2008, Cambridge University Press.
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Added by: Clotilde Torregrossa, Contributed by: Tyron Goldschmidt

Publisher’s Note: In God and Phenomenal Consciousness, Yujin Nagasawa bridges debates in two distinct areas of philosophy: the philosophy of mind and the philosophy of religion. First, he introduces some of the most powerful arguments against the existence of God and provides objections to them. He then presents a parallel structure between these arguments and influential arguments offered by Thomas Nagel and Frank Jackson against the physicalist approach to phenomenal consciousness. By appealing to this structure, Nagasawa constructs novel objections to Jackson’s and Nagel’s arguments. Finally, he derives, from the failure of these arguments, a unique metaphysical thesis, which he calls ‘non-theoretical physicalism’. Through this thesis, he shows that although this world is entirely physical, there are physical facts that cannot be captured even by complete theories of the physical sciences.

Comment: Fitting for courses on Philosophy of Religion or Philosophy of Mind
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Orlandi, Nicoletta, , . Ambiguous Figures and Representationalism
2011, Phenomenology and the Cognitive Sciences, 10 (2011), 307-323
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Added by: Simon Fokt, Contributed by: Simon Prosser

Abstract: Ambiguous figures pose a problem for representationalists, particularly for representationalists who believe that the content of perceptual experience is non-conceptual (MacPherson in Nous 40(1):82–117, 2006). This is because, in viewing ambiguous figures, subjects have perceptual experiences that differ in phenomenal properties without differing in non-conceptual content. In this paper, I argue that ambiguous figures pose no problem for non-conceptual representationalists. I argue that aspect shifts do not presuppose or require the possession of sophisticated conceptual resources and that, although viewing ambiguous figures often causes a change in phenomenal properties, this change is accompanied by a change in non-conceptual content. I illustrate the case by considering specific examples.

Comment: Specialised further reading on nonconceptual content and representationalism.
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Pacherie, Elisabeth, , . Qualia and representations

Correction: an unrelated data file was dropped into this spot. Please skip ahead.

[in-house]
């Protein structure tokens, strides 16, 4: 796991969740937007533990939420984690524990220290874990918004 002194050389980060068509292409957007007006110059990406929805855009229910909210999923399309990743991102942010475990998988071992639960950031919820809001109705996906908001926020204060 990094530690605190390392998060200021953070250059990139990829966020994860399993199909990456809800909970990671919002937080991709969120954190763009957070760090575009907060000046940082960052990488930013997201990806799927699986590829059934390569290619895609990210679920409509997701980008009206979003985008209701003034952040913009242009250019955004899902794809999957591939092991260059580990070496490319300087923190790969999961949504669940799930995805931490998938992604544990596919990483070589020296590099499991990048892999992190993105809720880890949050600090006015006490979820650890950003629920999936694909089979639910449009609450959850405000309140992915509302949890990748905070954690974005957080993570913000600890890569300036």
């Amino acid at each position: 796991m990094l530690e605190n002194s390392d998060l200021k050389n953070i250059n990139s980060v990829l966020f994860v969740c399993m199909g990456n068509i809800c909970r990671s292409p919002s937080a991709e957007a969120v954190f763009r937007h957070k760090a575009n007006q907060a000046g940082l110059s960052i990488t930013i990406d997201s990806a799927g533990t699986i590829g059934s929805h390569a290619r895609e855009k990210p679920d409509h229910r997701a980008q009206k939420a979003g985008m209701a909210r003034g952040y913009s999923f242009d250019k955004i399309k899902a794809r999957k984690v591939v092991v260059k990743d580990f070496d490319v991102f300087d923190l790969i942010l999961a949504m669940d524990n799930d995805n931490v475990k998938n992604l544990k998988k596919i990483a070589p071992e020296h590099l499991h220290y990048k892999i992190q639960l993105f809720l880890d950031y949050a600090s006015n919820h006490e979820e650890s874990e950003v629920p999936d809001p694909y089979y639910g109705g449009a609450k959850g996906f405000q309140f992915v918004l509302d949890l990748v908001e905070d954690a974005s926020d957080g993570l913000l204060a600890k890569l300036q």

1999, In Denis Fisette (ed.), Consciousness and Intentionality: Models and Modalities of Attribution. Springer. pp. 119–144.
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Added by: Clotilde Torregrossa, Contributed by: Simon Fokt

Abstract: Dretske has recently offered a representational theory of perceptual experience – considered as paradigmatic of the qualitative and phenomenal aspects of our mental life. This theory belongs, as do his previous works, to a naturalistic approach to mental representation

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Raffman, Diana, , . From the Looks of Things: The Explanatory Failure of Representationalism
2008, In Edmond L. Wright (ed.), The Case for Qualia. MIT Press. pp. 325.
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Added by: Clotilde Torregrossa, Contributed by: Simon Fokt

Abstract: Representationalist solutions to the qualia problem are motivated by two fundamental ideas: first, that having an experience consists in tokening a mental representation; second, that all one is aware of in having an experience is the intentional content of that representation. In particular, one is not aware of any intrinsic features of the representational vehicle itself. For example, when you visually experience a red object, you are aware only of the redness of the object, not any redness or red quale of your experience. You are aware of outer red without being aware of inner red. According to the representationalist, the phenomenal character of your experience is just (an element of) the intentional content of your representation. In effect, inner red just is outer red. For her part, the defender of qualia, or anyway the defender of qualia who will figure in the present discussion, grants that experiencing a red object involves mentally representing it, and that when you have such an experience you are aware of its intentional content. But she denies that that intentional content exhausts your awareness. The defender of qualia (call her ‘Quale’) contends that your mental vehicle is itself mentally or phenomenally red, and that in addition to the outer redness of the object, you are aware of this inner redness, the intrinsic phenomenal character of your representational vehicle. Thus, contra the representationalist (call him ‘Rep’), you are not aware of the content of your representation without being aware of its intrinsic features